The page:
£105.5m fund is only portfolio in the sector to achieve a positive return over each of the three discrete annual periods to the end of july
In a sector in which Hugh Young and Angus Tulloch dominate, the fund with the lowest beta and one of the highest alphas is not run by either of them.
Tulloch and Young are still among the top performers but the £105.5m Lincoln Far East fund, managed by Delaware International Advisers, is the only portfolio in the Far East ex-Japan sector to have achieved a positive return over each of the three discrete annual periods to the end of July.
In a sector classified as volatile by most investors, the Delaware-managed fund achieved a beta of 0.79, the lowest of the 66 funds in the sector over the three-year period.
More than 50% of managers in the sector posted a negative alpha. The Lincoln Far East portfolio, however, scored the second highest at 10.82. The highest, 10.93, was achieved by Exeter's Pacific Growth fund, although it posted a beta of 1.14.
Over the three years to the end of July, the Lincoln Far East fund returned 18.27%, significantly outperforming the sector average of -17.53% for the period, according to S&P figures.
In the 12 months to the end of July 2003, the portfolio delivered a return of 14.93% against the sector average of 6.26% but the highest return of was achieved by Gartmore's China Opportunities fund with 28.09%. The Gartmore fund has an annualised alpha of 2.51 against a mean of 0.34 and also features a below-average beta of 0.86.
Vincent Rennie, head of investment at Lincoln, said the manner in which the Far East fund is run by Delaware is highly disciplined and has been key to the vehicle's performance. He noted the fund managers at Delaware do not follow market trends or position the fund to take advantage of brief market rallies at the expense of what they see as good value.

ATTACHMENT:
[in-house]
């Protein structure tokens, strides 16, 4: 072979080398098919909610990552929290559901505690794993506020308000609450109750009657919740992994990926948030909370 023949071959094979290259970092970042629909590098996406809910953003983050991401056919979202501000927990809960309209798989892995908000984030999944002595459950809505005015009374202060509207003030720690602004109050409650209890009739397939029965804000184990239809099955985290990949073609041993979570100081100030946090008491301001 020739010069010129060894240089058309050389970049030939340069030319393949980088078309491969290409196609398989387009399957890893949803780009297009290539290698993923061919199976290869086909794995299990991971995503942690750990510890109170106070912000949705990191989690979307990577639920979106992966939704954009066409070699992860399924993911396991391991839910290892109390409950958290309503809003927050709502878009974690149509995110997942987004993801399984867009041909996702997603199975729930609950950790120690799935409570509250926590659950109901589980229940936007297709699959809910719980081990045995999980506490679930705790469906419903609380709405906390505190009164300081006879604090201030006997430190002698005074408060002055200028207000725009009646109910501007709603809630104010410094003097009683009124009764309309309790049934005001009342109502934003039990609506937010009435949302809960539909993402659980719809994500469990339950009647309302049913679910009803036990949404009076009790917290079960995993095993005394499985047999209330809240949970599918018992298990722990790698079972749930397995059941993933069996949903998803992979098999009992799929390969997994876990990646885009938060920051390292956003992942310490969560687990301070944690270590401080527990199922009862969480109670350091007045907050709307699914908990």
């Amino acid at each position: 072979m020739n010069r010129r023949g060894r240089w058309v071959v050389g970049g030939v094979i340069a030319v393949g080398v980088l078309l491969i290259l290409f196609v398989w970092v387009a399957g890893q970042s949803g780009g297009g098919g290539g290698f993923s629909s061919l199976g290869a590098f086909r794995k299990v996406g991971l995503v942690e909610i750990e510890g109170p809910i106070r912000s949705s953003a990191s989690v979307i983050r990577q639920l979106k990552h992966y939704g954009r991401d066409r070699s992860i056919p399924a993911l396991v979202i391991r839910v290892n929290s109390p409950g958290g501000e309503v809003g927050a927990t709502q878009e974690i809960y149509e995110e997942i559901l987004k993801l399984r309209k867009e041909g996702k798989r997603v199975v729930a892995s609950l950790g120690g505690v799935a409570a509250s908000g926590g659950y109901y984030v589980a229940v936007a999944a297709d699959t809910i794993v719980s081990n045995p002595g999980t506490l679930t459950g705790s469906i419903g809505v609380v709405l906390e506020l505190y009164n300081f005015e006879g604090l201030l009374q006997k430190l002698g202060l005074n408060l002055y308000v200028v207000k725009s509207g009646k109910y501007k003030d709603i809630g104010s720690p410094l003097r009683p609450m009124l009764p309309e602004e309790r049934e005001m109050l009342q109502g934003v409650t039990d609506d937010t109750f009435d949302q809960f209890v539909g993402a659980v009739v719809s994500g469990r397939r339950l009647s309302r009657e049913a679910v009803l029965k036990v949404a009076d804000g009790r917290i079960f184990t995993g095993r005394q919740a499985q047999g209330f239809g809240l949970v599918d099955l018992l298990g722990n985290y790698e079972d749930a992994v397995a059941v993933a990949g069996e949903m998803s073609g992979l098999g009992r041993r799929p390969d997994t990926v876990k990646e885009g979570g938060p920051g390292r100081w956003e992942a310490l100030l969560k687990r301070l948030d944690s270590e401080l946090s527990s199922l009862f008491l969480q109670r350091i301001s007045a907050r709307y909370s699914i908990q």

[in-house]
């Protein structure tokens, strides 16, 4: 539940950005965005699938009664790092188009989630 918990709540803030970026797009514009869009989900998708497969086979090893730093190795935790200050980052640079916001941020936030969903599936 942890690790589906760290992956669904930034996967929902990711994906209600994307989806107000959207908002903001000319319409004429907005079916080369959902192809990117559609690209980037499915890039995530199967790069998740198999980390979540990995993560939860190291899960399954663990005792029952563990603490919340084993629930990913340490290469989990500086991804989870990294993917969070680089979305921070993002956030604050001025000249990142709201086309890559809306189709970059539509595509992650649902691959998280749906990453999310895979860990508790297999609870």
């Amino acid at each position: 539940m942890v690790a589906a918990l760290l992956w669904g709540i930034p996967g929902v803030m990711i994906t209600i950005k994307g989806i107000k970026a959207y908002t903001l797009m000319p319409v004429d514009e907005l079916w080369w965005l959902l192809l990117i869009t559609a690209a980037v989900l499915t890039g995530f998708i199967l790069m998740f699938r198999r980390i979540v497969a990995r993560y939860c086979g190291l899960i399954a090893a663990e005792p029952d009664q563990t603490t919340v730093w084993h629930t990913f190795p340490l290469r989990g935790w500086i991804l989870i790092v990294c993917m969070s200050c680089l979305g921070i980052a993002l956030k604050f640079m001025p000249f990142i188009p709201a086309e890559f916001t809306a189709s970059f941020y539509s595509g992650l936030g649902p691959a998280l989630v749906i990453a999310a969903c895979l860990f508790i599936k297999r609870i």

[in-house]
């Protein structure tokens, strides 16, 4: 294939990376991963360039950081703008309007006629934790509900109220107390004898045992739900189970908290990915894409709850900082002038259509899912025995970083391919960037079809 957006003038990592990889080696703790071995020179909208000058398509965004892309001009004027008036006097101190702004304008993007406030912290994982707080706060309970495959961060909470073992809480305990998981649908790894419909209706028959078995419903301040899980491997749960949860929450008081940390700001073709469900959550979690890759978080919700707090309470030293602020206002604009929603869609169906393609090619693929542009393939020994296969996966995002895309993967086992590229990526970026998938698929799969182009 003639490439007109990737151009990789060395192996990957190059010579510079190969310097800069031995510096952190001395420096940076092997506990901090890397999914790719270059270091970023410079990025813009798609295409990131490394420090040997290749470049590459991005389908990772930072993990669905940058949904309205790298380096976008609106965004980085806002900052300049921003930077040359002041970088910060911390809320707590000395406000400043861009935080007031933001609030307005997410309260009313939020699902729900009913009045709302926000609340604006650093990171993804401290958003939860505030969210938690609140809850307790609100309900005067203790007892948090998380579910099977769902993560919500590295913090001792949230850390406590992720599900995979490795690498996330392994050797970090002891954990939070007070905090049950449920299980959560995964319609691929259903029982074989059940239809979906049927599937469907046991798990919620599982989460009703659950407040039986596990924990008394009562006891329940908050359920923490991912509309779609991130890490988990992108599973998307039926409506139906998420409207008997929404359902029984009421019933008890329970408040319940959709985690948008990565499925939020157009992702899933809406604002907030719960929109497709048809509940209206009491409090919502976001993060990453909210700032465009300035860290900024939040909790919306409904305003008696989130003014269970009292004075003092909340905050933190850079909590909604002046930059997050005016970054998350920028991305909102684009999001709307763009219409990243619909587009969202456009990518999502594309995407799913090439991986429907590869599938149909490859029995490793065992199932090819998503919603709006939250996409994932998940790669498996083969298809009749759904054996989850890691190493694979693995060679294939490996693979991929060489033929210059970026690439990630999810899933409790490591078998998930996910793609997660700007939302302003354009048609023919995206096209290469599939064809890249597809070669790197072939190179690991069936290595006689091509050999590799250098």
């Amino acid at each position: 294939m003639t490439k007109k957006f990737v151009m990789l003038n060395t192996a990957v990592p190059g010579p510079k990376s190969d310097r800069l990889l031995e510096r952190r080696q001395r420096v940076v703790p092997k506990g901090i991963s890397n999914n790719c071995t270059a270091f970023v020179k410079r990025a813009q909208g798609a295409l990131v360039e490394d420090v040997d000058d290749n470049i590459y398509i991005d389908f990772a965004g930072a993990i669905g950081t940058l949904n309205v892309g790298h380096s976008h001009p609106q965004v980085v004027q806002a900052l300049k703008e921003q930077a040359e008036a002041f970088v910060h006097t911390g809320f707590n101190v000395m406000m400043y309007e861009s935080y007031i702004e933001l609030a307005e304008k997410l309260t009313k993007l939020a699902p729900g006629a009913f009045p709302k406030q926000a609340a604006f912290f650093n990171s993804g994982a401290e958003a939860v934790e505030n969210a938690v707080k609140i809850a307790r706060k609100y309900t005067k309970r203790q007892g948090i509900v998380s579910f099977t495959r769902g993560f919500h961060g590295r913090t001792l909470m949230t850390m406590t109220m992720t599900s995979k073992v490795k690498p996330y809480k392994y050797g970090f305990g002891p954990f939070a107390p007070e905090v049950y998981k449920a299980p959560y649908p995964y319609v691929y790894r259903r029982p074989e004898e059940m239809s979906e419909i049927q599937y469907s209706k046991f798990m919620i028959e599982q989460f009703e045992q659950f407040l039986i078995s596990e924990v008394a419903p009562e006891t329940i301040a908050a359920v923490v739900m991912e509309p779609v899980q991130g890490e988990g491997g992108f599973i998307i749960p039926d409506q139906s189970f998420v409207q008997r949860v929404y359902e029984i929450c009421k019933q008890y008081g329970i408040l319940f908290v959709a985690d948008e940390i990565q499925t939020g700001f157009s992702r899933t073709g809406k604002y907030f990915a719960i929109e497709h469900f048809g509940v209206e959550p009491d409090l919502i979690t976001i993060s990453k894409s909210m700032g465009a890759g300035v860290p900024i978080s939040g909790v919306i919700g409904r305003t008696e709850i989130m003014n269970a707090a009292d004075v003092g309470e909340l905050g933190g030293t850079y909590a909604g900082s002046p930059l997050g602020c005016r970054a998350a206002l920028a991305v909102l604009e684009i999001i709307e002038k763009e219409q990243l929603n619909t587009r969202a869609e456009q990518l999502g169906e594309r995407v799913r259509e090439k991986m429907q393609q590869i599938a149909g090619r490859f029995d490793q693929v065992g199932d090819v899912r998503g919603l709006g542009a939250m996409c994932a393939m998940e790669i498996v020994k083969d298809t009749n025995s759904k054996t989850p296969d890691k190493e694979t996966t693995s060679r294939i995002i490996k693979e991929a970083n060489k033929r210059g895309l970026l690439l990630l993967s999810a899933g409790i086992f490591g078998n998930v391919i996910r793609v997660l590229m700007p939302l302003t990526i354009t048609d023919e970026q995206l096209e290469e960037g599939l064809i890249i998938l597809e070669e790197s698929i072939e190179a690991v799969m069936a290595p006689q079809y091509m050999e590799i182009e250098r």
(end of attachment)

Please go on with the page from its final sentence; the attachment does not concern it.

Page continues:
The portfolio is quite focused, with around 50-60 stocks, which it typically holds for three to five years. Rennie believes the fund will outperform over the long term because its managers stick to their guns in terms of their investment decisions.
Elizabeth Desmond, head of the Asia Pacific team at Delaware International, was shortlisted for the 2003 Investment Week Fund Manager of the Year Awards for her management of the portfolio.
She believes part of the fund's success can be attributed to constant monitoring of securities against her own valuation of what they are worth in the long term. She said: 'This value-based strategy, combined with our own research and direct contact with the companies in which we invest, has consistently proved successful.'
Desmond attributes the fund's low-risk profile to the value-led approach in stock selection. 'Over the long term, this approach has allowed us to capture the essence of strong market performance and yet gives us a defensive fall-back position when the market turns down,' she noted.
Over the three years to the end of July, only four vehicles in the sector achieved a positive performance and among these was First State's £546.7m Asia Pacific portfolio, delivering 14.79%.
Tulloch, who manages the fund, won the award for the best Far East fund manager at this year's Investment Week Fund Manager of the Year Awards.